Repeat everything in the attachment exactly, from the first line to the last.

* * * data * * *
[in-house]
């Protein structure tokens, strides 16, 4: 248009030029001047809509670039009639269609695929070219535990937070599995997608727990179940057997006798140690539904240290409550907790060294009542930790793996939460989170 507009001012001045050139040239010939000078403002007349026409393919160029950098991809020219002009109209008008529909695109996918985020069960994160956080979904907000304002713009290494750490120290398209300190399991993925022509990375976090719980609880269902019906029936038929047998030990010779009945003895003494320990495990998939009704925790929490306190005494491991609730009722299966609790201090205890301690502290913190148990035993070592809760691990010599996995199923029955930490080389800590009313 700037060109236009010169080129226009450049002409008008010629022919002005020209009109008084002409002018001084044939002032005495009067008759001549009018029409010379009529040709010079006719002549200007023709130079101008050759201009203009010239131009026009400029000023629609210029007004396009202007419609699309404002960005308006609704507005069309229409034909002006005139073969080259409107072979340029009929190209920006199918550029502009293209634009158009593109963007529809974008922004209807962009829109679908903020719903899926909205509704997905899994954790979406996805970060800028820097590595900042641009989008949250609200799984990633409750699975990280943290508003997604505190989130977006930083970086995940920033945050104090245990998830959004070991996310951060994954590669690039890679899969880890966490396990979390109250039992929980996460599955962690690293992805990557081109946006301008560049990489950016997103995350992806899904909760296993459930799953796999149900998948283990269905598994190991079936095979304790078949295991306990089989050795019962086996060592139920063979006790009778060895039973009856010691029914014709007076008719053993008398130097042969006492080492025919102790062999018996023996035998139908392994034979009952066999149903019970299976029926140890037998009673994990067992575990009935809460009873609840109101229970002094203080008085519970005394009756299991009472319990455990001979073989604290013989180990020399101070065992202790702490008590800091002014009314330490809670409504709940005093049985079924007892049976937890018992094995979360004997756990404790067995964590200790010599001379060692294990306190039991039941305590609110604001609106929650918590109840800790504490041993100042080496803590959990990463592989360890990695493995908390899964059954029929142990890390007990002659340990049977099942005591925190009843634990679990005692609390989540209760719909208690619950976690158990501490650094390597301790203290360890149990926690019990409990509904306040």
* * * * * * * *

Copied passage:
[in-house]
């Protein structure tokens, strides 16, 4: 248009030029001047809509670039009639269609695929070219535990937070599995997608727990179940057997006798140690539904240290409550907790060294009542930790793996939460989170 507009001012001045050139040239010939000078403002007349026409393919160029950098991809020219002009109209008008529909695109996918985020069960994160956080979904907000304002713009290494750490120290398209300190399991993925022509990375976090719980609880269902019906029936038929047998030990010779009945003895003494320990495990998939009704925790929490306190005494491991609730009722299966609790201090205890301690502290913190148990035993070592809760691990010599996995199923029955930490080389800590009313 700037060109236009010169080129226009450049002409008008010629022919002005020209009109008084002409002018001084044939002032005495009067008759001549009018029409010379009529040709010079006719002549200007023709130079101008050759201009203009010239131009026009400029000023629609210029007004396009202007419609699309404002960005308006609704507005069309229409034909002006005139073969080259409107072979340029009929190209920006199918550029502009293209634009158009593109963007529809974008922004209807962009829109679908903020719903899926909205509704997905899994954790979406996805970060800028820097590595900042641009989008949250609200799984990633409750699975990280943290508003997604505190989130977006930083970086995940920033945050104090245990998830959004070991996310951060994954590669690039890679899969880890966490396990979390109250039992929980996460599955962690690293992805990557081109946006301008560049990489950016997103995350992806899904909760296993459930799953796999149900998948283990269905598994190991079936095979304790078949295991306990089989050795019962086996060592139920063979006790009778060895039973009856010691029914014709007076008719053993008398130097042969006492080492025919102790062999018996023996035998139908392994034979009952066999149903019970299976029926140890037998009673994990067992575990009935809460009873609840109101229970002094203080008085519970005394009756299991009472319990455990001979073989604290013989180990020399101070065992202790702490008590800091002014009314330490809670409504709940005093049985079924007892049976937890018992094995979360004997756990404790067995964590200790010599001379060692294990306190039991039941305590609110604001609106929650918590109840800790504490041993100042080496803590959990990463592989360890990695493995908390899964059954029929142990890390007990002659340990049977099942005591925190009843634990679990005692609390989540209760719909208690619950976690158990501490650094390597301790203290360890149990926690019990409990509904306040």